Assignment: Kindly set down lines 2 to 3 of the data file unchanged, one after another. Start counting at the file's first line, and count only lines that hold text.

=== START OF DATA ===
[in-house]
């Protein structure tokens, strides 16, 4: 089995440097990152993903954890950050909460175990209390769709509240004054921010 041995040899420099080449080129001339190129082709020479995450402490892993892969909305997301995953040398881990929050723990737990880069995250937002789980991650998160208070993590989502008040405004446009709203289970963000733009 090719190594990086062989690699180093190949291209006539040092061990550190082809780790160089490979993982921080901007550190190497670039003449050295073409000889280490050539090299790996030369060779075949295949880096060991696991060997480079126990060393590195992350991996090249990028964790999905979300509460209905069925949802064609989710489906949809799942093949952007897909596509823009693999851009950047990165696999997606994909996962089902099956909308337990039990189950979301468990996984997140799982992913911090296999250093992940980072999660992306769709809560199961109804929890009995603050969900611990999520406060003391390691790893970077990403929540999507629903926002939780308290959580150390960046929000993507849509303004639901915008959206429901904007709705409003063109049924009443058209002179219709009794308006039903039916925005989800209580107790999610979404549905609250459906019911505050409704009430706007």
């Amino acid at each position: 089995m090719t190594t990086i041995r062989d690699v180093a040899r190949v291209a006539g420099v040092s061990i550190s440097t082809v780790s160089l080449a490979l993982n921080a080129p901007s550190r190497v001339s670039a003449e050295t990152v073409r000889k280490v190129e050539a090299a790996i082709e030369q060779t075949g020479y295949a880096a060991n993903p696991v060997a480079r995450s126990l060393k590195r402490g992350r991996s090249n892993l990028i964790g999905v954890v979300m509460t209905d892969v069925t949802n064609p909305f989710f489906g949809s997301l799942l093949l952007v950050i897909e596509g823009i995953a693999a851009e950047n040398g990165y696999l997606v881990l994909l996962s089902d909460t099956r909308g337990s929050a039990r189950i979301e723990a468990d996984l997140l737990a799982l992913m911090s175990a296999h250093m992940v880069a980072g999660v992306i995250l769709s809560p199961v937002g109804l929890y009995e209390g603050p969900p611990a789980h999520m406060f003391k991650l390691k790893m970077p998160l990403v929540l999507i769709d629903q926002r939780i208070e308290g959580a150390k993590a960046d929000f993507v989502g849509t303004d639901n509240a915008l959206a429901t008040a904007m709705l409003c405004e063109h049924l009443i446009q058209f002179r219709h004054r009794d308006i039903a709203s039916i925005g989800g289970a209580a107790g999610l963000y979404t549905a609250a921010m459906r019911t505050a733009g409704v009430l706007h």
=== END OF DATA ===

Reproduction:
């Protein structure tokens, strides 16, 4: 089995440097990152993903954890950050909460175990209390769709509240004054921010 041995040899420099080449080129001339190129082709020479995450402490892993892969909305997301995953040398881990929050723990737990880069995250937002789980991650998160208070993590989502008040405004446009709203289970963000733009 090719190594990086062989690699180093190949291209006539040092061990550190082809780790160089490979993982921080901007550190190497670039003449050295073409000889280490050539090299790996030369060779075949295949880096060991696991060997480079126990060393590195992350991996090249990028964790999905979300509460209905069925949802064609989710489906949809799942093949952007897909596509823009693999851009950047990165696999997606994909996962089902099956909308337990039990189950979301468990996984997140799982992913911090296999250093992940980072999660992306769709809560199961109804929890009995603050969900611990999520406060003391390691790893970077990403929540999507629903926002939780308290959580150390960046929000993507849509303004639901915008959206429901904007709705409003063109049924009443058209002179219709009794308006039903039916925005989800209580107790999610979404549905609250459906019911505050409704009430706007």
């Amino acid at each position: 089995m090719t190594t990086i041995r062989d690699v180093a040899r190949v291209a006539g420099v040092s061990i550190s440097t082809v780790s160089l080449a490979l993982n921080a080129p901007s550190r190497v001339s670039a003449e050295t990152v073409r000889k280490v190129e050539a090299a790996i082709e030369q060779t075949g020479y295949a880096a060991n993903p696991v060997a480079r995450s126990l060393k590195r402490g992350r991996s090249n892993l990028i964790g999905v954890v979300m509460t209905d892969v069925t949802n064609p909305f989710f489906g949809s997301l799942l093949l952007v950050i897909e596509g823009i995953a693999a851009e950047n040398g990165y696999l997606v881990l994909l996962s089902d909460t099956r909308g337990s929050a039990r189950i979301e723990a468990d996984l997140l737990a799982l992913m911090s175990a296999h250093m992940v880069a980072g999660v992306i995250l769709s809560p199961v937002g109804l929890y009995e209390g603050p969900p611990a789980h999520m406060f003391k991650l390691k790893m970077p998160l990403v929540l999507i769709d629903q926002r939780i208070e308290g959580a150390k993590a960046d929000f993507v989502g849509t303004d639901n509240a915008l959206a429901t008040a904007m709705l409003c405004e063109h049924l009443i446009q058209f002179r219709h004054r009794d308006i039903a709203s039916i925005g989800g289970a209580a107790g999610l963000y979404t549905a609250a921010m459906r019911t505050a733009g409704v009430l706007h």